So, that happened….

Olivia Colman winning the 2019 Oscar for Best Actress for The Favourite

The 91st Academy Awards promised us a train wreck but gave us—for the most part—a pretty good ride instead.

Here’s my recap of the moments I remember the most, good and bad.

The start of the show was a little rocky, in my opinion. The performance by Queen, fronted by Adam Lambert, was fine but a little more dull than I was expecting or hoping for. I know that’s a tough room to play, but the whole thing seemed too low energy to me. It was the first time a rock band had played the Oscars and maybe we’re seeing why. What made things worse was when the show then cut to a standard “welcome to the Oscars” package, featuring voiceover narration and footage from the red carpet with standard shots of celebrities waving to the camera, it seriously felt like the People’s Choice Awards, not the Oscars. The show was in serious danger of grinding to a halt. This is the gaping hole that was left by not having a host and I felt like they failed miserably to fill it. There was no edge, no spark, no genuine excitement at the top of the show. Thankfully, though, the producers inserted the traditional movie montage here and it righted the ship. The montage is always my favorite part of the show, so maybe I’m biased, but I watch the Oscars to celebrate

Best Supporting Actress winner for “If Beale Street Could Talk” Regina King
movies, so these montages which celebrate the past year in film always give me goosebumps. And then, with the first presenters, I could feel the show back to steaming full speed ahead. Maya Rudolph, Amy Poehler and Tina Fey arrived to present the first award, but, before they did, they essentially delivered a host-type monologue and it was fantastic.

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How to Train Your Dragon: The Hidden World

DreamWorks

It’s rare enough to have a sequel be as good or better than the original, but for a movie to actually have two sequels that are worthwhile is rarer still. When the original How to Train Your Dragon film came out in 2010, it was a huge hit, and a critical success (98% on Rotten Tomatoes). Then, when the sequel came out in 2014, all of those who loved the first were naturally skeptical and nervous—usually these endeavors end up being pure money grabs lacking any creativity or ingenuity—but, lo and behold, the sequel did almost as well at the box office and with reviewers, still cracking the coveted 90% mark on Rotten Tomatoes (final rating on RT was 92%). There were many fans of these movies that felt it still never got the love it deserved though, playing second fiddle to the bigger, more marketed and flashier Pixar and Disney animated movies of the last 10 years. Well, now maybe with the final movie in what can now officially be called a trilogy, How to Train Your Dragon: The Hidden World may finally bring the much-beloved films some much-deserved attention. Let’s not continue to ignore these wonderful films the way we are ignoring the similarly excellent Paddington movies.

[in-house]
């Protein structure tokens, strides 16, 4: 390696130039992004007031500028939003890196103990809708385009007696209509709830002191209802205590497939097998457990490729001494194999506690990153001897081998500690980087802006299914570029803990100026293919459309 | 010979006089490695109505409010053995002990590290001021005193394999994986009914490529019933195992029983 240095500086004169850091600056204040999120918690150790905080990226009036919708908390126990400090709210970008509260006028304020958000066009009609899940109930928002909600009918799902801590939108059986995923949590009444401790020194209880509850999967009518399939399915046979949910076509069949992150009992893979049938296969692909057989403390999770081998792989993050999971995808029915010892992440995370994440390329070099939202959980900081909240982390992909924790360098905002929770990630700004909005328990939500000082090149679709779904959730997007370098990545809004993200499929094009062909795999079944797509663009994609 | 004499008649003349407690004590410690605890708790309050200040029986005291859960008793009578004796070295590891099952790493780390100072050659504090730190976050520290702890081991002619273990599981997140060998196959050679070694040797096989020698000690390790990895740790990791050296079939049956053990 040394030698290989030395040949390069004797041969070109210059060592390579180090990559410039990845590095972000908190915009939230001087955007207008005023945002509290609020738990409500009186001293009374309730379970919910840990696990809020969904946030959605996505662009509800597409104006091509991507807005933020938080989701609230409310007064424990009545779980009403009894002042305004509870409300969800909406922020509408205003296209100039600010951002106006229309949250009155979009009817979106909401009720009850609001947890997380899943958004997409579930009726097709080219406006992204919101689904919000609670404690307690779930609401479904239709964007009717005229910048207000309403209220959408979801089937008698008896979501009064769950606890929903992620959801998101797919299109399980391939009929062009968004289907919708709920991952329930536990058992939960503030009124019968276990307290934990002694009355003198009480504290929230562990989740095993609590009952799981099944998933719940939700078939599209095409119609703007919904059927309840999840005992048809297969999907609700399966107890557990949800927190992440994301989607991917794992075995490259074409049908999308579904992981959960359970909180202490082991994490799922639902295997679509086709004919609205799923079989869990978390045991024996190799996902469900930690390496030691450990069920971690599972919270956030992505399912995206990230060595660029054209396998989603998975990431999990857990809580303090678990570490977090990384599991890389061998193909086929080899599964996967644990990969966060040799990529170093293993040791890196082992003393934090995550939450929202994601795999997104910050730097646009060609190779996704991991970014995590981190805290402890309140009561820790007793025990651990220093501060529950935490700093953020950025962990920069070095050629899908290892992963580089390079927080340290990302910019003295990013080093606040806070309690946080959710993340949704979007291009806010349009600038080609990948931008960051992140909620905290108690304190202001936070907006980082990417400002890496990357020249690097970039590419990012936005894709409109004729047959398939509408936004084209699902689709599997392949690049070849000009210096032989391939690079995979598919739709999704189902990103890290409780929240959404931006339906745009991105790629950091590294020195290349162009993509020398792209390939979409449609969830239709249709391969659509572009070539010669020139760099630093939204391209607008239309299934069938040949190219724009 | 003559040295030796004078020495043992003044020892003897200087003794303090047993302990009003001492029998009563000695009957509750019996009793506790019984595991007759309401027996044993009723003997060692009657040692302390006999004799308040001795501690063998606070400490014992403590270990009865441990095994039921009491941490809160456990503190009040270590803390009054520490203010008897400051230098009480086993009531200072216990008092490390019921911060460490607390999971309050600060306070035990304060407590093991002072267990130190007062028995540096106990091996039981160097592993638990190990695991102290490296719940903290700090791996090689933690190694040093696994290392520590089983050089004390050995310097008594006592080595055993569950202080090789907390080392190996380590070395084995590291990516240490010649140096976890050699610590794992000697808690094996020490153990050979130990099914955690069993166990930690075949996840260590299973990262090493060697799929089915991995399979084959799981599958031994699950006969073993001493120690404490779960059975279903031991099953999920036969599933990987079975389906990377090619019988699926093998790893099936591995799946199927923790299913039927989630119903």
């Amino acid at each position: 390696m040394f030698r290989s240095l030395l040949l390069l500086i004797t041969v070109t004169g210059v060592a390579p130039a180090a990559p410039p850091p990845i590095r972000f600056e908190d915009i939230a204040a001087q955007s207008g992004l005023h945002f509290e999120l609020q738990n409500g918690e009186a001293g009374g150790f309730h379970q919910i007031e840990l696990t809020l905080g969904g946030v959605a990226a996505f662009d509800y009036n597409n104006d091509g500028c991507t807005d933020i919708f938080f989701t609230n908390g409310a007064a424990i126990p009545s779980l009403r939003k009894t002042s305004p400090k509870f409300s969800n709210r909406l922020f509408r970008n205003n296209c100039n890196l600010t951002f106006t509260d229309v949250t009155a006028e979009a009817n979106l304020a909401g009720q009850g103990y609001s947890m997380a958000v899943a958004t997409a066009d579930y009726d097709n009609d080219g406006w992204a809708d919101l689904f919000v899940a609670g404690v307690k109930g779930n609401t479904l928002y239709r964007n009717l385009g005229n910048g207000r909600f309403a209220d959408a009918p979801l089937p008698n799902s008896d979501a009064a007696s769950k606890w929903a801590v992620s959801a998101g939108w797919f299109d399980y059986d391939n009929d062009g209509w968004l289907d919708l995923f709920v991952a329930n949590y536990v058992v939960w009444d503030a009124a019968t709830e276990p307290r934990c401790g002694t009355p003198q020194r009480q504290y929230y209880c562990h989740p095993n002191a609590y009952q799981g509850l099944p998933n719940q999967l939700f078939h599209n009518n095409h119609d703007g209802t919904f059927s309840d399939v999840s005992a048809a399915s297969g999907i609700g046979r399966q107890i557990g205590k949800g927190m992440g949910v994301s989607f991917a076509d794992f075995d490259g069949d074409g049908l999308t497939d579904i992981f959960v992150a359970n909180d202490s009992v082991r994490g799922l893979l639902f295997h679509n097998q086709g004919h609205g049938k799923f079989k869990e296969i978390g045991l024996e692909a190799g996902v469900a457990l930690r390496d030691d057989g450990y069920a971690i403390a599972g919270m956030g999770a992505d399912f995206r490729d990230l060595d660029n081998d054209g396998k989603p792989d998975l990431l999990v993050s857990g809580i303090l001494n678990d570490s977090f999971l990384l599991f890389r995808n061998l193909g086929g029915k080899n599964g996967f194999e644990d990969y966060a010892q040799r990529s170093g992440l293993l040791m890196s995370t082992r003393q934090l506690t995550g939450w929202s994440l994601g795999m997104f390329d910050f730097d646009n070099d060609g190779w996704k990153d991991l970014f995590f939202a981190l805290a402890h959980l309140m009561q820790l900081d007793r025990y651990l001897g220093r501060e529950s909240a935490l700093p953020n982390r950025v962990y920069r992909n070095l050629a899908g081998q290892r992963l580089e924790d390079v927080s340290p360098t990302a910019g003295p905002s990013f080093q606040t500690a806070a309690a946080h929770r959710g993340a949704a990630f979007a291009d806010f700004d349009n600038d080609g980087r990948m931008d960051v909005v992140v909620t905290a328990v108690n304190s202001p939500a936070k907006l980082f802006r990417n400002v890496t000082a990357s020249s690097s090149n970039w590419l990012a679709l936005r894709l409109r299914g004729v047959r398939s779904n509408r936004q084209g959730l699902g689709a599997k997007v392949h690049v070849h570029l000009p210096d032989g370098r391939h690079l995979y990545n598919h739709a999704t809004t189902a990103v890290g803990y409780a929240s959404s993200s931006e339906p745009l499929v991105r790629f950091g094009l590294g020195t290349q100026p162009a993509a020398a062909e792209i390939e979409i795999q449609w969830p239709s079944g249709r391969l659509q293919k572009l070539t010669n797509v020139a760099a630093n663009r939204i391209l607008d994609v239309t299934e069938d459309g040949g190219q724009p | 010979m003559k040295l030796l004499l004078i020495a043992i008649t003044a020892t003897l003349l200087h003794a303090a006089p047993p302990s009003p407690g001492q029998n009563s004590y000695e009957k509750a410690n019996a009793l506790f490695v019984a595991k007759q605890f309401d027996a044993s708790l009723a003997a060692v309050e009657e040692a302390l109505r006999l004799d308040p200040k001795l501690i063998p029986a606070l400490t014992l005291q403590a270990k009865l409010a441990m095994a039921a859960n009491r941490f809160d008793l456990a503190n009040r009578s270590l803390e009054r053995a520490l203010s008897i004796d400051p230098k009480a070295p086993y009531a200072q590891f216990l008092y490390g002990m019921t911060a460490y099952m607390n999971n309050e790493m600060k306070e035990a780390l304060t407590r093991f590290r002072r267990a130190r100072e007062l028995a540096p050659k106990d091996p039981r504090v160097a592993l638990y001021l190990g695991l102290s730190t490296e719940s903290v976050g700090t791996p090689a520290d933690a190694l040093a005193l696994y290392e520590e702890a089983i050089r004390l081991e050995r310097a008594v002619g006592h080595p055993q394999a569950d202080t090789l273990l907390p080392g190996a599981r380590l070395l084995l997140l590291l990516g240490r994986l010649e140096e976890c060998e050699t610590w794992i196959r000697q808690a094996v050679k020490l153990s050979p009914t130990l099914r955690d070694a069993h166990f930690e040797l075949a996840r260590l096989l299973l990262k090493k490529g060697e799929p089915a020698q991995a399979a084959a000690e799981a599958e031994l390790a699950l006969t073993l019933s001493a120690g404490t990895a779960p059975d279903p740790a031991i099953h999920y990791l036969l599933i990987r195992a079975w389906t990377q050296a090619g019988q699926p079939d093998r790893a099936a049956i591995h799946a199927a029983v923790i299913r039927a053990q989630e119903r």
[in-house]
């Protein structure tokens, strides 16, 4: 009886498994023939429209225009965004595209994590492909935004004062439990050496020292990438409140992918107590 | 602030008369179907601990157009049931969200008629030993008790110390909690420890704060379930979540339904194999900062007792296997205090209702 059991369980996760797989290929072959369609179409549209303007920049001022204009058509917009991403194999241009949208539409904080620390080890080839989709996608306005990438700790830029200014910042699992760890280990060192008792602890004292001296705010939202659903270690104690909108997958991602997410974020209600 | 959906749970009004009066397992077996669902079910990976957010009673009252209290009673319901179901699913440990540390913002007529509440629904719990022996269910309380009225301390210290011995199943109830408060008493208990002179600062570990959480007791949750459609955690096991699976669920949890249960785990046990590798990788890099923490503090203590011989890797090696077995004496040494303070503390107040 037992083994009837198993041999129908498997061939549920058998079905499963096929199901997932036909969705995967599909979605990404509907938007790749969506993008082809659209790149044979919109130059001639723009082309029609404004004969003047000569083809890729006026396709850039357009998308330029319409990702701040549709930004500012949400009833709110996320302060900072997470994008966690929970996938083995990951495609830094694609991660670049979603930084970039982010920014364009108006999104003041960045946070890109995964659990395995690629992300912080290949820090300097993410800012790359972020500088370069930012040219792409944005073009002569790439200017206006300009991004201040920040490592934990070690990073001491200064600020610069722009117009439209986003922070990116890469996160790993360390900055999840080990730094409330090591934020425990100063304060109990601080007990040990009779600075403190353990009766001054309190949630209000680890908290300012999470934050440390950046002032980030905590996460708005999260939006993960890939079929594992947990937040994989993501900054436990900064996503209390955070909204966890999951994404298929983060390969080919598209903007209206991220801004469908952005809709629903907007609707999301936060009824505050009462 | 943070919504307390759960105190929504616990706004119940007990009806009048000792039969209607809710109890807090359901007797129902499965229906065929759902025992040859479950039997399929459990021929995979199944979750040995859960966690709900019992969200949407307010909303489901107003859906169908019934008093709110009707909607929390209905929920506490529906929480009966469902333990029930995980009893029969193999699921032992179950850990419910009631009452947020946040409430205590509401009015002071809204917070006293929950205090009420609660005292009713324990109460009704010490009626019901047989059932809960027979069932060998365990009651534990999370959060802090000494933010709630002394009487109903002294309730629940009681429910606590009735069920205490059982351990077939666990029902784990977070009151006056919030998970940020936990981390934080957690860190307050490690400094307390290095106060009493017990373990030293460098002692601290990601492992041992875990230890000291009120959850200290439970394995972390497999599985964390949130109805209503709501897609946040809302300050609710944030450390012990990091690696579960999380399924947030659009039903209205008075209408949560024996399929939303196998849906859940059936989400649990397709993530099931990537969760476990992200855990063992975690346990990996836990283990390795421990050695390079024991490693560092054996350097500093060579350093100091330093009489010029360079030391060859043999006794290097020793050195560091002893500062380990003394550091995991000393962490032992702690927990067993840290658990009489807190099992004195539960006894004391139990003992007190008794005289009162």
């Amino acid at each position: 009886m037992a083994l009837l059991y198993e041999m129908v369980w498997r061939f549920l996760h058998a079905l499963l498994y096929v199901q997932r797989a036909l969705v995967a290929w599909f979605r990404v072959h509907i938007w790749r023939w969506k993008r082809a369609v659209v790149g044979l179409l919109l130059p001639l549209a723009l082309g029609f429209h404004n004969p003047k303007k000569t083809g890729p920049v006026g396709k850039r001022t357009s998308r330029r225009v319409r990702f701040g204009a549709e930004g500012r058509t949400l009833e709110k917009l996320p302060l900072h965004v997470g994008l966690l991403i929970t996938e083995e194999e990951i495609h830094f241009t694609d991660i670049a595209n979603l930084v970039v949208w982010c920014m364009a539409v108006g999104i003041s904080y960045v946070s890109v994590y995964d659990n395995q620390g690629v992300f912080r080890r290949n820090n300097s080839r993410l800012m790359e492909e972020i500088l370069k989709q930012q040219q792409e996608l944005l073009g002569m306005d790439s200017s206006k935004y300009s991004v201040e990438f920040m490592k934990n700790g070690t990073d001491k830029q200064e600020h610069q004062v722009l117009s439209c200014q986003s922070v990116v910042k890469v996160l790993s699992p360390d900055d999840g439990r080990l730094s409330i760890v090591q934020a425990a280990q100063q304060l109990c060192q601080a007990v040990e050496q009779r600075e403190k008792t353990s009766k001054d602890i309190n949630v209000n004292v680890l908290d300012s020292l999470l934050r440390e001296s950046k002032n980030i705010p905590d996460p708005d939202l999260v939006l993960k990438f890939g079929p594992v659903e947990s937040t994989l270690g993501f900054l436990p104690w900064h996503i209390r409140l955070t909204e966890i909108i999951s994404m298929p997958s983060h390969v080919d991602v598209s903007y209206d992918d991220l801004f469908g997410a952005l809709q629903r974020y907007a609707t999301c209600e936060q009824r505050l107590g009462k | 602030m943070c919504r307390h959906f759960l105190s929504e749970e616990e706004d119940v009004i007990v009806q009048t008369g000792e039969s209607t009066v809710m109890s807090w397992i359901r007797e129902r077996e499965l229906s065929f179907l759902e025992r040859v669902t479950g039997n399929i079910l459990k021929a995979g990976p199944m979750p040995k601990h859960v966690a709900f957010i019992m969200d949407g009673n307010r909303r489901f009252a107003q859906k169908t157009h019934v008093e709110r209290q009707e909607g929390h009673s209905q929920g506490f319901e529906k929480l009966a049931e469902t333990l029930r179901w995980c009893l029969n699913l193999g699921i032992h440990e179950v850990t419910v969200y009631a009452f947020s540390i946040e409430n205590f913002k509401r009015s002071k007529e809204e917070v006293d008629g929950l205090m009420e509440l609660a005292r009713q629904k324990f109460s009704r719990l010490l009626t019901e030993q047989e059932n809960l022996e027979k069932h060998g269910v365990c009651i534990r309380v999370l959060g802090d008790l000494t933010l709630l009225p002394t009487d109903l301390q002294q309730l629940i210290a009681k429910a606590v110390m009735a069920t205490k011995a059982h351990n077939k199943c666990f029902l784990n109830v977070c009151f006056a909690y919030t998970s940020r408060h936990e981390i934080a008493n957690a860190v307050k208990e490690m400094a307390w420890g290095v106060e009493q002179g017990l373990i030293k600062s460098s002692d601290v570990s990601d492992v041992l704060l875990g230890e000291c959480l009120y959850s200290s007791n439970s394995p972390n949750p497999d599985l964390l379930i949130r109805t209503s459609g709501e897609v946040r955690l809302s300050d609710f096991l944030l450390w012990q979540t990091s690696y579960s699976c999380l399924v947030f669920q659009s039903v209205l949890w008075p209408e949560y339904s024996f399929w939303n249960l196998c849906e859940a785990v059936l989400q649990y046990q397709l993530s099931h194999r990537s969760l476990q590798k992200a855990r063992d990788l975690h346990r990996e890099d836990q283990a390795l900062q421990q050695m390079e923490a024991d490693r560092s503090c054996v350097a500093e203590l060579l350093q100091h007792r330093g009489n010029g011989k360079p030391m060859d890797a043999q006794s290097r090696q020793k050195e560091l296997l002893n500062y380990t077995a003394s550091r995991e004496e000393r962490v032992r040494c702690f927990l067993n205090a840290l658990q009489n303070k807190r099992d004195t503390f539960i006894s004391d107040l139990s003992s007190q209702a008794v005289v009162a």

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Free Solo and Cold War

Oscar season comes at you so fast, it’s impossible to see everything during the two month window at the end of the year. Because of this, I usually need January and February to catch up on some that I missed, and this year has been no different. I recently finally got to seeing two critically-acclaimed movies that I had missed, both nominated for Oscars: Free Solo (nominated for Best Documentary Feature) and Cold War (nominated for Best Foreign Film, Best Cinematography and Best Director). Here are my thoughts on each.

FREE SOLO

Little Monster Films

“Free solo” is a rock climbing term that defines a climb that is done without any safety ropes or harnesses. It literally means man vs. mountain and it is the most dangerous and difficult way to climb anything, let alone one of the most challenging rocks in the world. The film Free Solo chronicles the attempt by world-famous American rock climber Alex Honnold to free solo El Capitan in Yosemite National Park, which would make him the first and only person to ever do so. If you’re thinking this is a National Geographic-type movie that is all about man vs. nature, you’re right. But what totally shocked me is how much more there is to it. It is a psychological study, a celebration of life, an homage to Earth’s beauty and power, but, more than anything, it is an riveting story that grabs you from the beginning and takes you on a harrowing but incredible journey that competes with any of the dramas created in Hollywood.

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